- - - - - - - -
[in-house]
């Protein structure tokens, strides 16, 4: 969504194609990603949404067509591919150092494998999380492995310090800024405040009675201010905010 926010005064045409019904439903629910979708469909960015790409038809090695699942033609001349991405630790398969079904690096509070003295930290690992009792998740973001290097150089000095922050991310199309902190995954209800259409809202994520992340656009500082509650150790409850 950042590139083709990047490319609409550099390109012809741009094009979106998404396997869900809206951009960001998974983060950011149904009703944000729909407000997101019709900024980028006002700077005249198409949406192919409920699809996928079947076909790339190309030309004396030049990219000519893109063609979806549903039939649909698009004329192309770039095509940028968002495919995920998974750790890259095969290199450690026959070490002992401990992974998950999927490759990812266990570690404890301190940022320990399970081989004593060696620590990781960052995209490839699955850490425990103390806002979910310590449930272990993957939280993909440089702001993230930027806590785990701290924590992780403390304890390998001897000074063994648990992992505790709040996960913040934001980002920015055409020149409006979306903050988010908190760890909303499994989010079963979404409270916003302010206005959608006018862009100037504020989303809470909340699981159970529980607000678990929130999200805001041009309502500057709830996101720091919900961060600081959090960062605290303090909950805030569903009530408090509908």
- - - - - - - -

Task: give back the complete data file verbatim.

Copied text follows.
[in-house]
């Protein structure tokens, strides 16, 4: 969504194609990603949404067509591919150092494998999380492995310090800024405040009675201010905010 926010005064045409019904439903629910979708469909960015790409038809090695699942033609001349991405630790398969079904690096509070003295930290690992009792998740973001290097150089000095922050991310199309902190995954209800259409809202994520992340656009500082509650150790409850 950042590139083709990047490319609409550099390109012809741009094009979106998404396997869900809206951009960001998974983060950011149904009703944000729909407000997101019709900024980028006002700077005249198409949406192919409920699809996928079947076909790339190309030309004396030049990219000519893109063609979806549903039939649909698009004329192309770039095509940028968002495919995920998974750790890259095969290199450690026959070490002992401990992974998950999927490759990812266990570690404890301190940022320990399970081989004593060696620590990781960052995209490839699955850490425990103390806002979910310590449930272990993957939280993909440089702001993230930027806590785990701290924590992780403390304890390998001897000074063994648990992992505790709040996960913040934001980002920015055409020149409006979306903050988010908190760890909303499994989010079963979404409270916003302010206005959608006018862009100037504020989303809470909340699981159970529980607000678990929130999200805001041009309502500057709830996101720091919900961060600081959090960062605290303090909950805030569903009530408090509908």